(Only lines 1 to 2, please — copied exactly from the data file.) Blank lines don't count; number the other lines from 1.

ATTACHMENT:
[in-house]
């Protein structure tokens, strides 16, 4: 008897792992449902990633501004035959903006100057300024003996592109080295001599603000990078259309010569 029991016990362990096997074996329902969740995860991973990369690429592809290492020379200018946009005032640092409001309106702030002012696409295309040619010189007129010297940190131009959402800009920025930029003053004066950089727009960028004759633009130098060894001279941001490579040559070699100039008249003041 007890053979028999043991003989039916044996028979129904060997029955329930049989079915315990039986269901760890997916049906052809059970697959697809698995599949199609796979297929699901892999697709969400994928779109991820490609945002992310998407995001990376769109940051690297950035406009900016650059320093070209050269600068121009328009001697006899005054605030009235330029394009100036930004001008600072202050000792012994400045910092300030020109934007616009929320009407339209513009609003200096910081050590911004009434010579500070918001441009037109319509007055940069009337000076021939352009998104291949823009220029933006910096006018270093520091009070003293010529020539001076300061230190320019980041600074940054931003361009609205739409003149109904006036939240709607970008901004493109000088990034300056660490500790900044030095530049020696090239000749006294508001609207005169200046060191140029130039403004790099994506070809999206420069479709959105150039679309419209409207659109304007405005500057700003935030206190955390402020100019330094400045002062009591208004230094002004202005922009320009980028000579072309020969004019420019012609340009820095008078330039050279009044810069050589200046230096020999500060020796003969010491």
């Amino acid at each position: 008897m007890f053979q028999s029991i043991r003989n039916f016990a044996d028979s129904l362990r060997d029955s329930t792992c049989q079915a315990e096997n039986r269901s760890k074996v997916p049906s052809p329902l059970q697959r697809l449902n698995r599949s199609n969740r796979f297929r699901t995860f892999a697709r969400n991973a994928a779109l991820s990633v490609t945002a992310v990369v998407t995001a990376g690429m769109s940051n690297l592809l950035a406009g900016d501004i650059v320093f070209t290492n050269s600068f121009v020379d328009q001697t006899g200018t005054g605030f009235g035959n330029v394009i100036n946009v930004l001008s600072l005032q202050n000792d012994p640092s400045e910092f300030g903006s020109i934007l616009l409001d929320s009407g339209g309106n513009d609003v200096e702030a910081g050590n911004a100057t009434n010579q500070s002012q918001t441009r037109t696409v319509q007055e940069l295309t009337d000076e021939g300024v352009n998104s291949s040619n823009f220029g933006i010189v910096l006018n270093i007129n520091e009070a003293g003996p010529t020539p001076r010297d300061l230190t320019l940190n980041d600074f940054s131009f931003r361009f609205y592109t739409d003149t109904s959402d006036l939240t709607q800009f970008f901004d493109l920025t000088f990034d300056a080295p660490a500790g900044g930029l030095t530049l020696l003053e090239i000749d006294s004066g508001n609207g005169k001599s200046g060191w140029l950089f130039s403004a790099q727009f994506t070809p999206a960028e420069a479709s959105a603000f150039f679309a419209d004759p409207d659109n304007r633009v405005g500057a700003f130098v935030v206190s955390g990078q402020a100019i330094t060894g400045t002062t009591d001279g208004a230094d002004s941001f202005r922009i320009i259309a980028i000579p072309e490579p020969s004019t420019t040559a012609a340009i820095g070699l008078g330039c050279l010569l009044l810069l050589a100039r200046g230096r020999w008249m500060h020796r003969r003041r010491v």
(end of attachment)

[in-house]
């Protein structure tokens, strides 16, 4: 008897792992449902990633501004035959903006100057300024003996592109080295001599603000990078259309010569 029991016990362990096997074996329902969740995860991973990369690429592809290492020379200018946009005032640092409001309106702030002012696409295309040619010189007129010297940190131009959402800009920025930029003053004066950089727009960028004759633009130098060894001279941001490579040559070699100039008249003041 007890053979028999043991003989039916044996028979129904060997029955329930049989079915315990039986269901760890997916049906052809059970697959697809698995599949199609796979297929699901892999697709969400994928779109991820490609945002992310998407995001990376769109940051690297950035406009900016650059320093070209050269600068121009328009001697006899005054605030009235330029394009100036930004001008600072202050000792012994400045910092300030020109934007616009929320009407339209513009609003200096910081050590911004009434010579500070918001441009037109319509007055940069009337000076021939352009998104291949823009220029933006910096006018270093520091009070003293010529020539001076300061230190320019980041600074940054931003361009609205739409003149109904006036939240709607970008901004493109000088990034300056660490500790900044030095530049020696090239000749006294508001609207005169200046060191140029130039403004790099994506070809999206420069479709959105150039679309419209409207659109304007405005500057700003935030206190955390402020100019330094400045002062009591208004230094002004202005922009320009980028000579072309020969004019420019012609340009820095008078330039050279009044810069050589200046230096020999500060020796003969010491």